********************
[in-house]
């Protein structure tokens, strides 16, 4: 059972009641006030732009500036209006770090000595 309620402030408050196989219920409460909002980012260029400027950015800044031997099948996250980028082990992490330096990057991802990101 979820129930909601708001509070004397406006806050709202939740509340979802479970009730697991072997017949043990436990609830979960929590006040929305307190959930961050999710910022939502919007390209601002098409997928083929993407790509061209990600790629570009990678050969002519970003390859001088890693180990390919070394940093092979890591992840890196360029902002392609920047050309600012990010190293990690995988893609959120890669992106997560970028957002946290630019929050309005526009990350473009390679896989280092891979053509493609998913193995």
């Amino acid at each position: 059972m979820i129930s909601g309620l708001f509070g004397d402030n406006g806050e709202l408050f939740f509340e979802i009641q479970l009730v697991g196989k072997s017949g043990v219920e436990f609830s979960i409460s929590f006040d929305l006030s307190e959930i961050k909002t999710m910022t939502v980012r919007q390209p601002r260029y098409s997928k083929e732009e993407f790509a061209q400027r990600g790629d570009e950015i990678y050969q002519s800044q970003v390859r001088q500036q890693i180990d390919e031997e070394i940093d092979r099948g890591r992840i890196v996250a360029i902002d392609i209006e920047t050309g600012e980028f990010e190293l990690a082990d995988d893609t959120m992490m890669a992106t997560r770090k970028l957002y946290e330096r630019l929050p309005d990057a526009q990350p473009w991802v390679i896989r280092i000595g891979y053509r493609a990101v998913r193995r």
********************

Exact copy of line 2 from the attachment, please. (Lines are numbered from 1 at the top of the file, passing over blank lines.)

């Protein structure tokens, strides 16, 4: 059972009641006030732009500036209006770090000595 309620402030408050196989219920409460909002980012260029400027950015800044031997099948996250980028082990992490330096990057991802990101 979820129930909601708001509070004397406006806050709202939740509340979802479970009730697991072997017949043990436990609830979960929590006040929305307190959930961050999710910022939502919007390209601002098409997928083929993407790509061209990600790629570009990678050969002519970003390859001088890693180990390919070394940093092979890591992840890196360029902002392609920047050309600012990010190293990690995988893609959120890669992106997560970028957002946290630019929050309005526009990350473009390679896989280092891979053509493609998913193995």